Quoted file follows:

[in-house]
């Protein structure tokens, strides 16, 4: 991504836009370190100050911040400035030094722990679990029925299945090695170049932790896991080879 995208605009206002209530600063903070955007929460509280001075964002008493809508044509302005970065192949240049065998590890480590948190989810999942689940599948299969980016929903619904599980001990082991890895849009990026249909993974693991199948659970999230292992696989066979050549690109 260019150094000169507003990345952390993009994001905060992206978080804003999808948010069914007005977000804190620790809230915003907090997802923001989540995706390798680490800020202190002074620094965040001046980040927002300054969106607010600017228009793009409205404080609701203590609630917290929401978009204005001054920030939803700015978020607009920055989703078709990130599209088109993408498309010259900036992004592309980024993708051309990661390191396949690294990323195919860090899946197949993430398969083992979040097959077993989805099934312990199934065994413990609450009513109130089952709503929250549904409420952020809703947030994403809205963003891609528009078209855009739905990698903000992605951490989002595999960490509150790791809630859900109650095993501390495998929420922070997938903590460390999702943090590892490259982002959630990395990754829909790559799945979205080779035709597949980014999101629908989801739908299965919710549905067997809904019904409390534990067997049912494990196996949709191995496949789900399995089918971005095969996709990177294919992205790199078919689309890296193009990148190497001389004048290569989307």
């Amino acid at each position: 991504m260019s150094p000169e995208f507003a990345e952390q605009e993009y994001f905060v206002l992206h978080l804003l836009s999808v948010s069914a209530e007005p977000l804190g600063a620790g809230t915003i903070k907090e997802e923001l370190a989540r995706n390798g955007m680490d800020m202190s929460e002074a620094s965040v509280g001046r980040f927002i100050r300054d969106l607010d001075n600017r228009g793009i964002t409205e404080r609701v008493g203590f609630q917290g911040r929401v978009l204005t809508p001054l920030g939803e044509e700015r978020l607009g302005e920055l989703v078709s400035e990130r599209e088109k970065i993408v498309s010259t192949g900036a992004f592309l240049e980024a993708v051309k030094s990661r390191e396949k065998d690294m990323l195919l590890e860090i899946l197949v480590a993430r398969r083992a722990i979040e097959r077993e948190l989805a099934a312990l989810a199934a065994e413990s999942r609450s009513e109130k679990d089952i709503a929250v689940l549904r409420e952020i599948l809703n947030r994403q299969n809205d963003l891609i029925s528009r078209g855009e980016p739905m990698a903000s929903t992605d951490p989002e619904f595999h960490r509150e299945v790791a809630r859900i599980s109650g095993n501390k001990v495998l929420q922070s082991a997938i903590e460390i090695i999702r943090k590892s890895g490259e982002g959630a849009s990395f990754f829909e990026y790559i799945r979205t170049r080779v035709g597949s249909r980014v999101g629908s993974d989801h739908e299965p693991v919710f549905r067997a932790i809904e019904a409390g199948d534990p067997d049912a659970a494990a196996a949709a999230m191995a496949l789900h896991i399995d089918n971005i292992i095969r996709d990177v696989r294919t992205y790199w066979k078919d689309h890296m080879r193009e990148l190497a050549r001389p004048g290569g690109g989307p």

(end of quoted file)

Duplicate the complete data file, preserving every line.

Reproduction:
[in-house]
């Protein structure tokens, strides 16, 4: 991504836009370190100050911040400035030094722990679990029925299945090695170049932790896991080879 995208605009206002209530600063903070955007929460509280001075964002008493809508044509302005970065192949240049065998590890480590948190989810999942689940599948299969980016929903619904599980001990082991890895849009990026249909993974693991199948659970999230292992696989066979050549690109 260019150094000169507003990345952390993009994001905060992206978080804003999808948010069914007005977000804190620790809230915003907090997802923001989540995706390798680490800020202190002074620094965040001046980040927002300054969106607010600017228009793009409205404080609701203590609630917290929401978009204005001054920030939803700015978020607009920055989703078709990130599209088109993408498309010259900036992004592309980024993708051309990661390191396949690294990323195919860090899946197949993430398969083992979040097959077993989805099934312990199934065994413990609450009513109130089952709503929250549904409420952020809703947030994403809205963003891609528009078209855009739905990698903000992605951490989002595999960490509150790791809630859900109650095993501390495998929420922070997938903590460390999702943090590892490259982002959630990395990754829909790559799945979205080779035709597949980014999101629908989801739908299965919710549905067997809904019904409390534990067997049912494990196996949709191995496949789900399995089918971005095969996709990177294919992205790199078919689309890296193009990148190497001389004048290569989307």
């Amino acid at each position: 991504m260019s150094p000169e995208f507003a990345e952390q605009e993009y994001f905060v206002l992206h978080l804003l836009s999808v948010s069914a209530e007005p977000l804190g600063a620790g809230t915003i903070k907090e997802e923001l370190a989540r995706n390798g955007m680490d800020m202190s929460e002074a620094s965040v509280g001046r980040f927002i100050r300054d969106l607010d001075n600017r228009g793009i964002t409205e404080r609701v008493g203590f609630q917290g911040r929401v978009l204005t809508p001054l920030g939803e044509e700015r978020l607009g302005e920055l989703v078709s400035e990130r599209e088109k970065i993408v498309s010259t192949g900036a992004f592309l240049e980024a993708v051309k030094s990661r390191e396949k065998d690294m990323l195919l590890e860090i899946l197949v480590a993430r398969r083992a722990i979040e097959r077993e948190l989805a099934a312990l989810a199934a065994e413990s999942r609450s009513e109130k679990d089952i709503a929250v689940l549904r409420e952020i599948l809703n947030r994403q299969n809205d963003l891609i029925s528009r078209g855009e980016p739905m990698a903000s929903t992605d951490p989002e619904f595999h960490r509150e299945v790791a809630r859900i599980s109650g095993n501390k001990v495998l929420q922070s082991a997938i903590e460390i090695i999702r943090k590892s890895g490259e982002g959630a849009s990395f990754f829909e990026y790559i799945r979205t170049r080779v035709g597949s249909r980014v999101g629908s993974d989801h739908e299965p693991v919710f549905r067997a932790i809904e019904a409390g199948d534990p067997d049912a659970a494990a196996a949709a999230m191995a496949l789900h896991i399995d089918n971005i292992i095969r996709d990177v696989r294919t992205y790199w066979k078919d689309h890296m080879r193009e990148l190497a050549r001389p004048g290569g690109g989307p």